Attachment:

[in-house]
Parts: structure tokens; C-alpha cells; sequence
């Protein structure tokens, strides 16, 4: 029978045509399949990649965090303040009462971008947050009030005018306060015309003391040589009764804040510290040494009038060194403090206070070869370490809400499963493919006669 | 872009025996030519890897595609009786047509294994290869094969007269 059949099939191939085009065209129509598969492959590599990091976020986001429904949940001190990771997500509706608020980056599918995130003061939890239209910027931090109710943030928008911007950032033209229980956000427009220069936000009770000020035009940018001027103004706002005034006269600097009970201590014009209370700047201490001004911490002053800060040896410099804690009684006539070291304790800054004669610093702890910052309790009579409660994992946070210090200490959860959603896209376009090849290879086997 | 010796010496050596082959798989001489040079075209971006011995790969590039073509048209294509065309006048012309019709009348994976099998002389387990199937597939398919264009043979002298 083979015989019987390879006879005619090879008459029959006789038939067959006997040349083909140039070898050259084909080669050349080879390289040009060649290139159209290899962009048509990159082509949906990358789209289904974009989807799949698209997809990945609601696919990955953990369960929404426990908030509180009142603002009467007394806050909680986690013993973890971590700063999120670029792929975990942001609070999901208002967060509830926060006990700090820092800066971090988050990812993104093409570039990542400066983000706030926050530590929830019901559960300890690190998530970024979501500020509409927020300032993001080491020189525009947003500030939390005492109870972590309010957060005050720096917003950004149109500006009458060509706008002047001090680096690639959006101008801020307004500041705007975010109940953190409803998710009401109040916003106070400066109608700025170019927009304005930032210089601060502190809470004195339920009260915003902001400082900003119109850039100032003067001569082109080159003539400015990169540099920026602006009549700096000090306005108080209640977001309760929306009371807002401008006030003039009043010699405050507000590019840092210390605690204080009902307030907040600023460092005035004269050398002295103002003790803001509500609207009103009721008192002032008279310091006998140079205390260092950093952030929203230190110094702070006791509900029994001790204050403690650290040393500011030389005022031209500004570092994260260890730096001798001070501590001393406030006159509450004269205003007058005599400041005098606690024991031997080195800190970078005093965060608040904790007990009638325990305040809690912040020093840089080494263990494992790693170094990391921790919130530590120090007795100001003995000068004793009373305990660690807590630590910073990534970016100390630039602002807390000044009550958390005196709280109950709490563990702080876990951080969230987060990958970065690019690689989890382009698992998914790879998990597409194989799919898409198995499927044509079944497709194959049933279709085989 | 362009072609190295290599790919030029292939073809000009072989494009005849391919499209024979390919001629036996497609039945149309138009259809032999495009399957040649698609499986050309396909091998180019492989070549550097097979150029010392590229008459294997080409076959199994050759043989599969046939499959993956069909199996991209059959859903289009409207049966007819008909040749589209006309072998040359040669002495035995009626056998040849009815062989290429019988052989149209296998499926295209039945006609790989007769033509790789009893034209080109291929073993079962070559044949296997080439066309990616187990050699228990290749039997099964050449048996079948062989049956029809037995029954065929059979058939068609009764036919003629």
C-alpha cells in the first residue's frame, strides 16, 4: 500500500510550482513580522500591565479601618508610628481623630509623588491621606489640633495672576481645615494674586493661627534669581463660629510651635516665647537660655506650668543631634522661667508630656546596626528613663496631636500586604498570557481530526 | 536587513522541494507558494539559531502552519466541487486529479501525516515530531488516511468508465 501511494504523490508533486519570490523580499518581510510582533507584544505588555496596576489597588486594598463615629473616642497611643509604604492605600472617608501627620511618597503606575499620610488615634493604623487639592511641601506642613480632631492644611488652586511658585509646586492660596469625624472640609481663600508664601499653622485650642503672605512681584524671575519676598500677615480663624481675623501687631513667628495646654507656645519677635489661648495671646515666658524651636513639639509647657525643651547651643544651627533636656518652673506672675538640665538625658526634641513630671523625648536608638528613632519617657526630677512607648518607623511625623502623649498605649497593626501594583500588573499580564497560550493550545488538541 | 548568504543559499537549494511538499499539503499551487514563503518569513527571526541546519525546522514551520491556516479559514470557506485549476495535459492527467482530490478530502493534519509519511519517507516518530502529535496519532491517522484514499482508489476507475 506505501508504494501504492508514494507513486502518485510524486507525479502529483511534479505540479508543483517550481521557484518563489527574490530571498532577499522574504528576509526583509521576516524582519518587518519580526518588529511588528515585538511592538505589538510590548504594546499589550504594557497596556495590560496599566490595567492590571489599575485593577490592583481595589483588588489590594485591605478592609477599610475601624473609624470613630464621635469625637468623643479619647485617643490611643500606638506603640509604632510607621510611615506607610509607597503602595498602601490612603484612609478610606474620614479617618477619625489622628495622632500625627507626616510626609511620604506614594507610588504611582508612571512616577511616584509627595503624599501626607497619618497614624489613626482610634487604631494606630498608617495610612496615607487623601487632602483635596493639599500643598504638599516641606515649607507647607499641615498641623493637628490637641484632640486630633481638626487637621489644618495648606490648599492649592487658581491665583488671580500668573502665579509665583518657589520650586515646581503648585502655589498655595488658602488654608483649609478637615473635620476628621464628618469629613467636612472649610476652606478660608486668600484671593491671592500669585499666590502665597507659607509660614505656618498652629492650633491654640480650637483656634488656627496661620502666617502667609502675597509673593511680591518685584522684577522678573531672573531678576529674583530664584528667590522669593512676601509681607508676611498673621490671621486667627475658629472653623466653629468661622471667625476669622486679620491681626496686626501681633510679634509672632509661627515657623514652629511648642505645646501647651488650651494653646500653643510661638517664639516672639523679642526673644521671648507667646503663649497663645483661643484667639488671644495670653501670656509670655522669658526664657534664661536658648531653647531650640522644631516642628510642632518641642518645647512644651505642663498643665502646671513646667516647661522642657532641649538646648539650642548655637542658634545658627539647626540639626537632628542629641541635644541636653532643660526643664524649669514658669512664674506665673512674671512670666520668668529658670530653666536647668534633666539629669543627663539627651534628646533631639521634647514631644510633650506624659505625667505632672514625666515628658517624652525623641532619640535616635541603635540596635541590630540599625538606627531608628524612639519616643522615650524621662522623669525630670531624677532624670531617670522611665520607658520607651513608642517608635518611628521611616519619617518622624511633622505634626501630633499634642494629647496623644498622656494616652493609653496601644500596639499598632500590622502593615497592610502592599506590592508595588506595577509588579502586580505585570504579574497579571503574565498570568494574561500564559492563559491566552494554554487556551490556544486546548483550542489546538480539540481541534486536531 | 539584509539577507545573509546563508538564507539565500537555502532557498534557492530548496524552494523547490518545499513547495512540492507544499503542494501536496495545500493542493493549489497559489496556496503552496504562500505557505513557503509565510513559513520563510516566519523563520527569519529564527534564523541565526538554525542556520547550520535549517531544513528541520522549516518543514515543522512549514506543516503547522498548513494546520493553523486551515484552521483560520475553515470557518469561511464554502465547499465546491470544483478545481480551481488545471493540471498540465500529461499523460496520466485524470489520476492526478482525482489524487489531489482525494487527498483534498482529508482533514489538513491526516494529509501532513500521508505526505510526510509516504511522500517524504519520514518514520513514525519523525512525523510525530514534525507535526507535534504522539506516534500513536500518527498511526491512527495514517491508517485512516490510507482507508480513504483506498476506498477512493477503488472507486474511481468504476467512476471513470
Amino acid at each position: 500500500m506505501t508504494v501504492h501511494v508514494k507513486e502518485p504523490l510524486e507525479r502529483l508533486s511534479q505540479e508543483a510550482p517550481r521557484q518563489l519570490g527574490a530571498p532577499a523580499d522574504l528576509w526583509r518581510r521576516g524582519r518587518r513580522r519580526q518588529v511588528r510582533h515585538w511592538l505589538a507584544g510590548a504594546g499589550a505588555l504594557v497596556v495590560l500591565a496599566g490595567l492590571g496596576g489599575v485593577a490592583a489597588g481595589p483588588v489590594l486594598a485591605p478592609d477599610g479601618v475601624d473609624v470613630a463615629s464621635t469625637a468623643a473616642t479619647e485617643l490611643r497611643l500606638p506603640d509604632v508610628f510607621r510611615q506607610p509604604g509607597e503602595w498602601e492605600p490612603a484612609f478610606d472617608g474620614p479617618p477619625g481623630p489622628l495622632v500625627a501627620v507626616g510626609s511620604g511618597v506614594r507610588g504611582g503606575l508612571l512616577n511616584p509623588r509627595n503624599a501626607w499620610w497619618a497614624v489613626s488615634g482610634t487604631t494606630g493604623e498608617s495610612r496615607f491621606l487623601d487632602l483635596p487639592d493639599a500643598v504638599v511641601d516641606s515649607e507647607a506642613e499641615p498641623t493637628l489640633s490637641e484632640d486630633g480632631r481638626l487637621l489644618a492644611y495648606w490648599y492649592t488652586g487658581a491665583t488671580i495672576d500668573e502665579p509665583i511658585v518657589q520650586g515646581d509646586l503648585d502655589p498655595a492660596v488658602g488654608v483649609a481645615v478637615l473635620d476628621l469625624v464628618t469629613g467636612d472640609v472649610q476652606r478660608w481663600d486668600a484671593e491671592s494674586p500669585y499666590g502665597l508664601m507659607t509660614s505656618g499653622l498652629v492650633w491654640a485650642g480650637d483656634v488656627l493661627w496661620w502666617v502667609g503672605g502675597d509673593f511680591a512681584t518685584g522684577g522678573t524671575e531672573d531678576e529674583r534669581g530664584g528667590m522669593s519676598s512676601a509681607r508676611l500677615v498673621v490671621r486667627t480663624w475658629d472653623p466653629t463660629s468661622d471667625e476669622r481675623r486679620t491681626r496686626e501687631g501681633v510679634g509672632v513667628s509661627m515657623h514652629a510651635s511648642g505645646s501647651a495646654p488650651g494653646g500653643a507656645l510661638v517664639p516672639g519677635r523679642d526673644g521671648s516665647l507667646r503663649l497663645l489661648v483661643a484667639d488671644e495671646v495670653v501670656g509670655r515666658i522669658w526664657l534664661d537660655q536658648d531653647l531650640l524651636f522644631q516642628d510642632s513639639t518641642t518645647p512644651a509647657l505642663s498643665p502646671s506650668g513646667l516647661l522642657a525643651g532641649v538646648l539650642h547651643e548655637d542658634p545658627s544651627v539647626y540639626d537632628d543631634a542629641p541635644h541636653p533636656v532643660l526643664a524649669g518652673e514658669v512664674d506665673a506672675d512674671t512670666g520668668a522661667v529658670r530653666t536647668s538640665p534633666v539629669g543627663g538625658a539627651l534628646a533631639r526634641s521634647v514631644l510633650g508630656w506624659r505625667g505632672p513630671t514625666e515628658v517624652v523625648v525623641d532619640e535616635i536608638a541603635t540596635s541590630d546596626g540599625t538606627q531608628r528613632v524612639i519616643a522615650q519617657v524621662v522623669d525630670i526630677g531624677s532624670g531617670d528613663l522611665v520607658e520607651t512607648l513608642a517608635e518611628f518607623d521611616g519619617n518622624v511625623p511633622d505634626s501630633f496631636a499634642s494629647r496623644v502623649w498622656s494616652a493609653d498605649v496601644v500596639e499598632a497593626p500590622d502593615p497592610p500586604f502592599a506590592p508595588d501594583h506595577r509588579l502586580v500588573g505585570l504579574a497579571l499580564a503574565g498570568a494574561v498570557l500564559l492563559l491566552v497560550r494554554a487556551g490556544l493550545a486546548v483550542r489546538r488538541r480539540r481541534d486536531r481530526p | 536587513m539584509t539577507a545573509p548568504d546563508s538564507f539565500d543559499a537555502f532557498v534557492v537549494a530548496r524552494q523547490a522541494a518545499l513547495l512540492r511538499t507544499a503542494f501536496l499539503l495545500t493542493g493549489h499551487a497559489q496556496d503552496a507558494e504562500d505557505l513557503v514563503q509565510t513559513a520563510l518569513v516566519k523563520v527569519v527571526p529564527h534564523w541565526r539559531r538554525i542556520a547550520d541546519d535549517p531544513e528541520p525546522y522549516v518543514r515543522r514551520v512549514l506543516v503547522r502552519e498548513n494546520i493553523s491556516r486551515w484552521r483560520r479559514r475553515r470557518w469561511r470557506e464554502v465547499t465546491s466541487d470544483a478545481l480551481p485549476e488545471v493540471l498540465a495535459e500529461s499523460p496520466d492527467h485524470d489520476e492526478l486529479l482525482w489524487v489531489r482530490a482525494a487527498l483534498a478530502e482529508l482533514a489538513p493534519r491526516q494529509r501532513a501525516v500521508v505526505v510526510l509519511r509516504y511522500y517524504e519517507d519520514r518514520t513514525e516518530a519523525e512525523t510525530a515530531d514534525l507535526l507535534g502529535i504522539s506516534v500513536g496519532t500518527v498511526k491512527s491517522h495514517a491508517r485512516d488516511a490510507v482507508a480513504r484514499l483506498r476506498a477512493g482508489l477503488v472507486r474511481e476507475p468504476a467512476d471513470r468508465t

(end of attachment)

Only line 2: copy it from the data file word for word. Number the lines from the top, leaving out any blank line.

Parts: structure tokens; C-alpha cells; sequence